In the 1960s, while the British feminist movement was burning its bras, Margaret Thatcher was challenging the gender barrier within the Conservative Party.
She led the party in opposition and in 1979 became Britain’s first female prime minister.
She inherited an economy in chaos that made the country the ‘Sick Man of Europe.’ Her first job was to turn that around.What followed is known as Thatcherism.
This meant privatisation, budget cuts and limiting trade union influence.
She stood eyeball to eyeball with union leaders and despite the long strikes, it was they who blinked first. She had beaten what she called “the enemy within.”
Thatcher was just as merciless with her enemies abroad.
The Argentine invasion of the Falklands met with a crushing response and the patriotic fervour it inspired at home swept Thatcher into a second term.
President Ronald Reagan proved an ideal partner on the international scene. They shared an ultra-liberal economic ideology and were even able to bring on board Mikhail Gorbachev.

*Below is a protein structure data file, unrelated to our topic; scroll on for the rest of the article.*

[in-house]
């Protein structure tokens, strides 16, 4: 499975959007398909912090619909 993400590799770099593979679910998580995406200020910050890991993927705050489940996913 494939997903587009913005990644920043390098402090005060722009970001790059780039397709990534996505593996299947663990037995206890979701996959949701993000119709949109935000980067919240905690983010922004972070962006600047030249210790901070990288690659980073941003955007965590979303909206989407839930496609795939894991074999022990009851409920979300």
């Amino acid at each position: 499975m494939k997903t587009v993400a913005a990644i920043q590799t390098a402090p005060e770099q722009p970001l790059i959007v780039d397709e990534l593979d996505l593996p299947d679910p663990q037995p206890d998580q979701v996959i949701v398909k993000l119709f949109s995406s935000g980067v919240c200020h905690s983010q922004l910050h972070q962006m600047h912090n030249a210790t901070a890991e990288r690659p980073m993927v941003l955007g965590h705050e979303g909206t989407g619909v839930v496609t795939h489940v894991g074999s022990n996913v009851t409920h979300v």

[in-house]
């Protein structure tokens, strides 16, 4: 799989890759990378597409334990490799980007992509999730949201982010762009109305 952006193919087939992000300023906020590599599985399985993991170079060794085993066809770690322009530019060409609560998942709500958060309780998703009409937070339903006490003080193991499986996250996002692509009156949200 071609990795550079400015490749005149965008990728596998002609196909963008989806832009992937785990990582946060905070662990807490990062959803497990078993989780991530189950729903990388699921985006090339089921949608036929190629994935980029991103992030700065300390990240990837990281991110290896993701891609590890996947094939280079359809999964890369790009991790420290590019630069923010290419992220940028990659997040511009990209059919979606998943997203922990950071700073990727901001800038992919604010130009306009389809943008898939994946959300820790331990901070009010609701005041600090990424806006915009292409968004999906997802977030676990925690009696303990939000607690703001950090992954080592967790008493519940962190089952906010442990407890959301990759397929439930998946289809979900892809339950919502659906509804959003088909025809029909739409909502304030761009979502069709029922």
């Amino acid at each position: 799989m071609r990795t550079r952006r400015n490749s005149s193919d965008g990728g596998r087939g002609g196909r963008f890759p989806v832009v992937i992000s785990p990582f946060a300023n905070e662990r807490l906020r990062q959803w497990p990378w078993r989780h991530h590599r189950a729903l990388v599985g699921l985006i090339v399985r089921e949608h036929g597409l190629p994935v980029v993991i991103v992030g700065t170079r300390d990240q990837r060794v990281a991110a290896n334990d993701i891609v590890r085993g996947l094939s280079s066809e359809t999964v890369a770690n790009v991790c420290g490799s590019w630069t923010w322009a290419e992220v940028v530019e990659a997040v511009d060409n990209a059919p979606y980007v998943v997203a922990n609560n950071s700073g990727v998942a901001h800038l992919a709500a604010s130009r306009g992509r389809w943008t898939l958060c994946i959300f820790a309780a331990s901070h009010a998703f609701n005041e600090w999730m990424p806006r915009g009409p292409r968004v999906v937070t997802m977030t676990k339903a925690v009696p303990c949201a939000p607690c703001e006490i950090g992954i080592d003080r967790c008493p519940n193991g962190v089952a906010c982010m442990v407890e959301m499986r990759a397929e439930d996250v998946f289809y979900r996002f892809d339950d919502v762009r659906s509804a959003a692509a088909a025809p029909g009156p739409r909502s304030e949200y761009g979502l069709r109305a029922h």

After her first meeting with the reformist Soviet leader, she reported back to Reagan, telling him “we can do business together”.
Relations with leaders in Europe though were nowhere near as friendly.
Thatcher believed the European Community as it was then should be about free trade and competition and nothing more. She saw Brussels bureaucracy as a threat to smaller London government.
Disputes over Europe within the Conservative Party were a major factor in her eventual fall from power.
She narrowly won a first-round party leadership vote in 1990 but it became clear to her that it was time to go. On November 28, she stood down.
Thatcher moved into the House of Lords but maintained a quiet but reverential influence over the party she had led and changed.
She withdrew from political life in 2002. A year later came the death of her husband Denis. The Iron Lady’s public appearances became fewer and further between.
In 2004 she lost another close friend, Ronald Reagan. Despite having suffered several small strokes she attended the state funeral in Washington.
In 2006 Thatcher said she was “greatly saddened” by the death of former Chilean dictator Augusto Pinochet. He had helped her in the Falklands invasion and the two had remained friends despite his alleged human rights abuses.
One of her last public outings saw her back in Downing Street, with Prime minister Gordon Brown, where her choice of Labour Red dress got the press excited even after all those years.
Thatcher changed not only her own Conservative Party but also its bitter rival. Labour had to become New Labour in order to become palatable to the British electorate.
Like any political colossus, she was present even after leaving the room.